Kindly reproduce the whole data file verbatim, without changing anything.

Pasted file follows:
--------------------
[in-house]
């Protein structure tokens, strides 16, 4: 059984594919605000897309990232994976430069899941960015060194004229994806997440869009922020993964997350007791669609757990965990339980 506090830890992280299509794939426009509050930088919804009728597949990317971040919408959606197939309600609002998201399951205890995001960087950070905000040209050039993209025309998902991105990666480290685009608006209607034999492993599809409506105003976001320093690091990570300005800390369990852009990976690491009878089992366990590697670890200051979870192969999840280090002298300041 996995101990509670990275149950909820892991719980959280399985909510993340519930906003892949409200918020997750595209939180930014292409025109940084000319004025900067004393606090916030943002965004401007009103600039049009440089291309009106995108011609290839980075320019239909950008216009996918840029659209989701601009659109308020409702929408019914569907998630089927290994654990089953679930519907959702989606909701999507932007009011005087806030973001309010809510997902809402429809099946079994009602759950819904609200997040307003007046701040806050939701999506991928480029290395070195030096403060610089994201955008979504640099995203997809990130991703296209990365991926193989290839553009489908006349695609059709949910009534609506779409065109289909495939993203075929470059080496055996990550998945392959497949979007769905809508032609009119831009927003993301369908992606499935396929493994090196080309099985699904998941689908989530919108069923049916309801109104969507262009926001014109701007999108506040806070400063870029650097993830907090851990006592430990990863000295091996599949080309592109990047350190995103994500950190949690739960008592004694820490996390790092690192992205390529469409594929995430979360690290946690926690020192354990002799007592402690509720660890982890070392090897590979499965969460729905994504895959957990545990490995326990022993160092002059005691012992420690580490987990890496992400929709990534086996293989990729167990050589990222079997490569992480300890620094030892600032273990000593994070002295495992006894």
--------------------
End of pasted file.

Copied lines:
[in-house]
């Protein structure tokens, strides 16, 4: 059984594919605000897309990232994976430069899941960015060194004229994806997440869009922020993964997350007791669609757990965990339980 506090830890992280299509794939426009509050930088919804009728597949990317971040919408959606197939309600609002998201399951205890995001960087950070905000040209050039993209025309998902991105990666480290685009608006209607034999492993599809409506105003976001320093690091990570300005800390369990852009990976690491009878089992366990590697670890200051979870192969999840280090002298300041 996995101990509670990275149950909820892991719980959280399985909510993340519930906003892949409200918020997750595209939180930014292409025109940084000319004025900067004393606090916030943002965004401007009103600039049009440089291309009106995108011609290839980075320019239909950008216009996918840029659209989701601009659109308020409702929408019914569907998630089927290994654990089953679930519907959702989606909701999507932007009011005087806030973001309010809510997902809402429809099946079994009602759950819904609200997040307003007046701040806050939701999506991928480029290395070195030096403060610089994201955008979504640099995203997809990130991703296209990365991926193989290839553009489908006349695609059709949910009534609506779409065109289909495939993203075929470059080496055996990550998945392959497949979007769905809508032609009119831009927003993301369908992606499935396929493994090196080309099985699904998941689908989530919108069923049916309801109104969507262009926001014109701007999108506040806070400063870029650097993830907090851990006592430990990863000295091996599949080309592109990047350190995103994500950190949690739960008592004694820490996390790092690192992205390529469409594929995430979360690290946690926690020192354990002799007592402690509720660890982890070392090897590979499965969460729905994504895959957990545990490995326990022993160092002059005691012992420690580490987990890496992400929709990534086996293989990729167990050589990222079997490569992480300890620094030892600032273990000593994070002295495992006894």